Since adopting its reform and opening-up policy in 1978, China has made tremendous achievements in the medical and healthcare sector, improving the health of one-fifth of the world's population.
"It is no longer the 'sick man of East Asia'," Chan said. "China was later gradually developed into a healthy country and 'a role model for developing countries', which is recognized by the WHO."
She said the most remarkable development has been the wide coverage of medical insurance.
China embarked on the biggest health system reform the world has ever seen in 2009, aiming to extend medical services beyond the country's prosperous urban centers.
At the start of the century, less than a third of China's population had access to health insurance. Now nearly 100 percent do. A basic medical services network, covering both urban and rural areas, has been put in place, with 980,000 medical and health institutions at all levels, 11 million health workers, and 7 million beds at medical institutions.
Praising China for giving its huge population a safety net that protects people from being impoverished by the costs of healthcare, Chan said it was a tremendous contribution to a fair and prosperous society.
The average life expectancy in China rose from 35 years in the 1940s to 76.5 years in 2016. The country is aiming for 77.3 by 2020 and 79 by 2030, according to its Healthy China 2030 blueprint released in 2016.
"These main health indicators of the Chinese are generally better than the average level of middle- and high-income countries, and China has achieved the UN's Millennium Goals in this regard ahead of schedule," Chan said.
The results are also gains from the pain of an epidemic outbreak 15 years ago, she said.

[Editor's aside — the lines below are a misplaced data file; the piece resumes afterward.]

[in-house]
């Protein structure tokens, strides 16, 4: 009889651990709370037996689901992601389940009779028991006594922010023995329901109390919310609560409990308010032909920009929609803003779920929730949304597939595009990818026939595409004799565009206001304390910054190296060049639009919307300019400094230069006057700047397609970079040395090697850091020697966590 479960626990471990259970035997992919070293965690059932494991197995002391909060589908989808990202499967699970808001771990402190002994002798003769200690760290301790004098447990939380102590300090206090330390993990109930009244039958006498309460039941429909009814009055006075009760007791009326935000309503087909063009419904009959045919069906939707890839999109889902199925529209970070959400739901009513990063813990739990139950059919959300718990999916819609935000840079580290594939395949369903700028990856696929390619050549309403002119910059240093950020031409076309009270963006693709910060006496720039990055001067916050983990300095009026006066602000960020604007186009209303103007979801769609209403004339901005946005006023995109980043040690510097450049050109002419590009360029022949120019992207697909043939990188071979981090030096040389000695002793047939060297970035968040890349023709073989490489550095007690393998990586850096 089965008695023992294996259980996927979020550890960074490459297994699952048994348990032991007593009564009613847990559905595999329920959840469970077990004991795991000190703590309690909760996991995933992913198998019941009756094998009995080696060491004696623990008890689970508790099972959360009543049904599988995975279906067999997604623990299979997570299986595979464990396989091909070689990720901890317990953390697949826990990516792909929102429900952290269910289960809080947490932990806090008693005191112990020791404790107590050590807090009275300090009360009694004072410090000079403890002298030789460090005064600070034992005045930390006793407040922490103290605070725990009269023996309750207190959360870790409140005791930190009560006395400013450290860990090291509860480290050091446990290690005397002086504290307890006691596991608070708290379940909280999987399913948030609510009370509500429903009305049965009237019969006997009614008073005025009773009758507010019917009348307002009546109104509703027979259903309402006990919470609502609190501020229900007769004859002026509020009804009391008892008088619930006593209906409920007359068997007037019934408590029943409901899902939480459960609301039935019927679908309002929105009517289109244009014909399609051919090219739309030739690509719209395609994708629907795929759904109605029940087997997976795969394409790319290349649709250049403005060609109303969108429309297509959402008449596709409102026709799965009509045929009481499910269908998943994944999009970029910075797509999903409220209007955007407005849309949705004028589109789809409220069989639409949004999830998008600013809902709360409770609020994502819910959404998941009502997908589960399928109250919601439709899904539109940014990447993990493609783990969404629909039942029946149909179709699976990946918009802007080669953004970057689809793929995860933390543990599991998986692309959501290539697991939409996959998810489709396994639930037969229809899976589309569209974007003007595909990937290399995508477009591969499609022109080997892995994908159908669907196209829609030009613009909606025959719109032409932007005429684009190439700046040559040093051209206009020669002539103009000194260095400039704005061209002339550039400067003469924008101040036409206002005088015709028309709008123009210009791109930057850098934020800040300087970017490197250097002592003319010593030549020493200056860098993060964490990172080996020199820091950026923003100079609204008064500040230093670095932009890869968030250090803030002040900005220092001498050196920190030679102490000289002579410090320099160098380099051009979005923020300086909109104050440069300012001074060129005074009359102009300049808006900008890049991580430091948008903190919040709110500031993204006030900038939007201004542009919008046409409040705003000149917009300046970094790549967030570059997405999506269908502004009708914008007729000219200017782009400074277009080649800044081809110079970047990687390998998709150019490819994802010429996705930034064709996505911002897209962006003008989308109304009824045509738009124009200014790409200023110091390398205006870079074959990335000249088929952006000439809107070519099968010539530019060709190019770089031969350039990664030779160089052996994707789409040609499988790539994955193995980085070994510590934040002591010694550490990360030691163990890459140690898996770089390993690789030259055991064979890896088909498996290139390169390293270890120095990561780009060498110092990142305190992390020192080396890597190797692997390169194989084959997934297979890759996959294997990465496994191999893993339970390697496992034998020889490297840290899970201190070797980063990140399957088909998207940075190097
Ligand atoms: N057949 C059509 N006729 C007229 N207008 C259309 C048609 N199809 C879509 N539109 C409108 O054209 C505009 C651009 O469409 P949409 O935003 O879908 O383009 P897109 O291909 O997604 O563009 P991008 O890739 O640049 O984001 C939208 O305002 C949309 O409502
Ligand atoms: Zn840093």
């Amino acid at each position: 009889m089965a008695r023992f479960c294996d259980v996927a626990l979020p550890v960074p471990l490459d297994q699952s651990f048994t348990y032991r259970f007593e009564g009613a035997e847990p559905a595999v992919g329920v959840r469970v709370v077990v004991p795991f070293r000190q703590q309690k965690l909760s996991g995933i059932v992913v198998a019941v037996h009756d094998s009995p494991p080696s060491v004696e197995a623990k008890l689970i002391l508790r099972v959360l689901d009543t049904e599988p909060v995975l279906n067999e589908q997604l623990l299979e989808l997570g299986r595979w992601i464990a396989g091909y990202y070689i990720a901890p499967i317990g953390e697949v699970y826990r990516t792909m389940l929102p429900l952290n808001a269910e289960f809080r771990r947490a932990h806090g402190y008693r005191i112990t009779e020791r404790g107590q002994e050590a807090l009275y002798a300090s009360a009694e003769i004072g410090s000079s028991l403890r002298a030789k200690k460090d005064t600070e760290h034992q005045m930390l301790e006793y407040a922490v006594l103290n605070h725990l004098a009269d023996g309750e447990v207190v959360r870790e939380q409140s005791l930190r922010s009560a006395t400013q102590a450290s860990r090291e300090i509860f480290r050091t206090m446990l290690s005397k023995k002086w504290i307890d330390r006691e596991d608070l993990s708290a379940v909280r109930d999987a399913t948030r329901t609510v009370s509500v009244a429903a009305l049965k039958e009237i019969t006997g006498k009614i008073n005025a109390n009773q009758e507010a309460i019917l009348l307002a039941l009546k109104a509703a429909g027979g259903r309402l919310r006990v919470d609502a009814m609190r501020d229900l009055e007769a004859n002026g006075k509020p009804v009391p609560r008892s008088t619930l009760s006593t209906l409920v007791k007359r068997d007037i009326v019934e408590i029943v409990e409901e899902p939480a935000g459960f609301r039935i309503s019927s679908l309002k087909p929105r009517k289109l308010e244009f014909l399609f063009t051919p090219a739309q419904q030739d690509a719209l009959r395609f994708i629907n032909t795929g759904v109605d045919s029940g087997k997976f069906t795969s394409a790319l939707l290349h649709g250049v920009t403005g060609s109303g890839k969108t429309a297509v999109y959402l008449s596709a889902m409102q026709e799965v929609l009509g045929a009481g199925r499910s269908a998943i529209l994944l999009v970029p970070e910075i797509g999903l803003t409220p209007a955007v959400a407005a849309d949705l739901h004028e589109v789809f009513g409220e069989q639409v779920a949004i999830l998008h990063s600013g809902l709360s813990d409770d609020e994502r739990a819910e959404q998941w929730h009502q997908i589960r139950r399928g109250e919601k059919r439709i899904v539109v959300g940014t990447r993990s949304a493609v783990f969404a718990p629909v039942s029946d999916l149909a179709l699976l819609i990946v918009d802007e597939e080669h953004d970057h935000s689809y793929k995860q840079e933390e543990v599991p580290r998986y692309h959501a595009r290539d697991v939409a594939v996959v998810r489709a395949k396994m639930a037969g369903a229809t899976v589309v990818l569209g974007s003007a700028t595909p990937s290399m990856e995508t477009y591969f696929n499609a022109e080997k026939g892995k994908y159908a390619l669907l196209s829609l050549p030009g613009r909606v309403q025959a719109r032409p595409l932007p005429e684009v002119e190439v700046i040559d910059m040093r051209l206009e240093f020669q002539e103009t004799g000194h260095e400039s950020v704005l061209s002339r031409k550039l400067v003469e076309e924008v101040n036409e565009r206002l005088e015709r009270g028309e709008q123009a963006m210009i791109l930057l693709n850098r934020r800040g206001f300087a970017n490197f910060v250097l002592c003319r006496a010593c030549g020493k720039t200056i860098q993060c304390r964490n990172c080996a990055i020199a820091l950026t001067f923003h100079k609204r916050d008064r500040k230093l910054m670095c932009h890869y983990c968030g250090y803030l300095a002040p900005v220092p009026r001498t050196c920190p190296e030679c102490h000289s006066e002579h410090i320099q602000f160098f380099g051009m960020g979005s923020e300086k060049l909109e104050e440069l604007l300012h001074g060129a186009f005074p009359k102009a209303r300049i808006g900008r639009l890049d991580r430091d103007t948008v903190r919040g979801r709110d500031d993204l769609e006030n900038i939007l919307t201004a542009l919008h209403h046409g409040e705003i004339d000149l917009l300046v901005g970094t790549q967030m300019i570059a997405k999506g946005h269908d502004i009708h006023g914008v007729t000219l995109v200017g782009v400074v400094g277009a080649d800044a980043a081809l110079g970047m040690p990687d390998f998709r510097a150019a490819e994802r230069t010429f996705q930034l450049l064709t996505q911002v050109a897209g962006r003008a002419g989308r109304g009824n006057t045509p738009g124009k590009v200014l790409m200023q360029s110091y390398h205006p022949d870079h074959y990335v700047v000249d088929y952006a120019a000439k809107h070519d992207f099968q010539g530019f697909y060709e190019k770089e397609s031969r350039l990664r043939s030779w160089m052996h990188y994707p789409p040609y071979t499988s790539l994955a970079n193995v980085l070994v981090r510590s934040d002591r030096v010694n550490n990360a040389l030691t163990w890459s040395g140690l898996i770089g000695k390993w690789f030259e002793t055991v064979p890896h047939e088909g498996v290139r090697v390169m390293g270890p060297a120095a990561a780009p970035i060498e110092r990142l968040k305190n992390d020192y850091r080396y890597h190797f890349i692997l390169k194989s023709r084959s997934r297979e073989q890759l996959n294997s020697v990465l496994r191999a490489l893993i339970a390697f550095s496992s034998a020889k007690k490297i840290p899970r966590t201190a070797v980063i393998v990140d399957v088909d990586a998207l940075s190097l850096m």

In 2003, severe acute respiratory syndrome, or SARS, spread worldwide after first appearing in southern China's Guangdong province. It was carried to Hong Kong by an infected doctor, sparking a global outbreak that struck down more than 8,000 people and left more than 800 dead in 32 countries.
During the outbreak, Chan, then Hong Kong's director of health, became the face of the global response.
"In 2003, when China suffered from SARS, it had less experience in dealing with such a crisis," she said.
"And for whatever reason, China was criticized by the world. But since 2003, China has improved and invested in its healthcare system and the information system in reporting to the WHO and being very transparent. China is one of the best countries in terms of preventing and containing infectious diseases now."
Learning a lesson from SARS, the Chinese government took comprehensive measures to improve public health services, and the prevention and control of serious diseases. It built the world's largest real-time electronic disease surveillance system to monitor and prevent epidemic emergencies.
"In fact, the system not only deals with disease outbreaks, but also has the capability to deal with other disasters like flooding, earthquake or chemical explosions," Chan said. "This is a model of immediate, transparent, and complete reporting of a country's emergencies."
In many ways, SARS was a game-changer, not only for the international community and its approach to epidemic diseases, but also for the positive impact it had on health in China and the era of openness and transparency it helped usher in.
After the crisis, Chan went on to be elected WHO director-general, leading 194 member states facing everyday challenges from all kinds of disease.
A decade after SARS, another deadly epidemic - Ebola - swept across West Africa in 2014.
Chan said it was one of the most difficult moments for the WHO, which was criticized for being slow in the beginning but rapidly adjusted.
"This time, China was a great helper," she said.
Chan said that as a responsible, big country, China used its capacities and experience to help fight Ebola and, with its help, the WHO was able to offer assistance and eventually help create the first Ebola vaccine.